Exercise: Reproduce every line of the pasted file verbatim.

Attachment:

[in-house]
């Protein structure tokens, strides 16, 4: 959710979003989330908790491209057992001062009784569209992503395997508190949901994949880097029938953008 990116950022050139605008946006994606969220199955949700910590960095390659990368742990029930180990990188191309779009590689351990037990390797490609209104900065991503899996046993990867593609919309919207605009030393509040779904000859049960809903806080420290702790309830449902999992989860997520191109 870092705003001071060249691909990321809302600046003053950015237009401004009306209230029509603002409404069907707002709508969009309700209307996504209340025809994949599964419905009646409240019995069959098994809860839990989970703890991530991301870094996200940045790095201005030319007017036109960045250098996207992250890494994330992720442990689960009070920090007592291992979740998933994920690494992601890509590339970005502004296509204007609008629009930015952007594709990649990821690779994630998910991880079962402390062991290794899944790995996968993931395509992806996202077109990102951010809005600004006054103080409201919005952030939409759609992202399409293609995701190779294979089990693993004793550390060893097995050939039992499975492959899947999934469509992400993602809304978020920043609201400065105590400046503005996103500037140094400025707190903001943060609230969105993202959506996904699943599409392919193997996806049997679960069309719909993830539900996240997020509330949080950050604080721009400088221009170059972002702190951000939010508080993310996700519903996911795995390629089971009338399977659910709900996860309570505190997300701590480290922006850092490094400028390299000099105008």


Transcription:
[in-house]
């Protein structure tokens, strides 16, 4: 959710979003989330908790491209057992001062009784569209992503395997508190949901994949880097029938953008 990116950022050139605008946006994606969220199955949700910590960095390659990368742990029930180990990188191309779009590689351990037990390797490609209104900065991503899996046993990867593609919309919207605009030393509040779904000859049960809903806080420290702790309830449902999992989860997520191109 870092705003001071060249691909990321809302600046003053950015237009401004009306209230029509603002409404069907707002709508969009309700209307996504209340025809994949599964419905009646409240019995069959098994809860839990989970703890991530991301870094996200940045790095201005030319007017036109960045250098996207992250890494994330992720442990689960009070920090007592291992979740998933994920690494992601890509590339970005502004296509204007609008629009930015952007594709990649990821690779994630998910991880079962402390062991290794899944790995996968993931395509992806996202077109990102951010809005600004006054103080409201919005952030939409759609992202399409293609995701190779294979089990693993004793550390060893097995050939039992499975492959899947999934469509992400993602809304978020920043609201400065105590400046503005996103500037140094400025707190903001943060609230969105993202959506996904699943599409392919193997996806049997679960069309719909993830539900996240997020509330949080950050604080721009400088221009170059972002702190951000939010508080993310996700519903996911795995390629089971009338399977659910709900996860309570505190997300701590480290922006850092490094400028390299000099105008």